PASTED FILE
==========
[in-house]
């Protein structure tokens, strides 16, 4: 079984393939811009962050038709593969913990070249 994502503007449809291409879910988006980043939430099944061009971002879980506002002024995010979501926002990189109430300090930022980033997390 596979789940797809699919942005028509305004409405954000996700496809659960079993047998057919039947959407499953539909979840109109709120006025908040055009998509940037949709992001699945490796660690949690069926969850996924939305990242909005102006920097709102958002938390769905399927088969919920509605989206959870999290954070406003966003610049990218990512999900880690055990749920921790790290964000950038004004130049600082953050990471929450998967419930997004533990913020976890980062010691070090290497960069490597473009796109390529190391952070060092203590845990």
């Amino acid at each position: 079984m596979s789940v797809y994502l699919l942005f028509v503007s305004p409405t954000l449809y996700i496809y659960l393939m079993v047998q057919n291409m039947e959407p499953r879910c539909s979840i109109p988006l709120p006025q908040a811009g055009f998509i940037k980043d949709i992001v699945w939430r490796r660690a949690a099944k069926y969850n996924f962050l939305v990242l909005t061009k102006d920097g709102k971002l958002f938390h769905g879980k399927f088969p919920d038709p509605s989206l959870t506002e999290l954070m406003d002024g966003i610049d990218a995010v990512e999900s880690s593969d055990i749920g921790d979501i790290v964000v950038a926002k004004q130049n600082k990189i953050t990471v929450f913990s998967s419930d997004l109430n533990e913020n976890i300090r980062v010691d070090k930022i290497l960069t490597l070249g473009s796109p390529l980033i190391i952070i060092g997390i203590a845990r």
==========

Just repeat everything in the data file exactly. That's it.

[in-house]
């Protein structure tokens, strides 16, 4: 079984393939811009962050038709593969913990070249 994502503007449809291409879910988006980043939430099944061009971002879980506002002024995010979501926002990189109430300090930022980033997390 596979789940797809699919942005028509305004409405954000996700496809659960079993047998057919039947959407499953539909979840109109709120006025908040055009998509940037949709992001699945490796660690949690069926969850996924939305990242909005102006920097709102958002938390769905399927088969919920509605989206959870999290954070406003966003610049990218990512999900880690055990749920921790790290964000950038004004130049600082953050990471929450998967419930997004533990913020976890980062010691070090290497960069490597473009796109390529190391952070060092203590845990």
């Amino acid at each position: 079984m596979s789940v797809y994502l699919l942005f028509v503007s305004p409405t954000l449809y996700i496809y659960l393939m079993v047998q057919n291409m039947e959407p499953r879910c539909s979840i109109p988006l709120p006025q908040a811009g055009f998509i940037k980043d949709i992001v699945w939430r490796r660690a949690a099944k069926y969850n996924f962050l939305v990242l909005t061009k102006d920097g709102k971002l958002f938390h769905g879980k399927f088969p919920d038709p509605s989206l959870t506002e999290l954070m406003d002024g966003i610049d990218a995010v990512e999900s880690s593969d055990i749920g921790d979501i790290v964000v950038a926002k004004q130049n600082k990189i953050t990471v929450f913990s998967s419930d997004l109430n533990e913020n976890i300090r980062v010691d070090k930022i290497l960069t490597l070249g473009s796109p390529l980033i190391i952070i060092g997390i203590a845990r």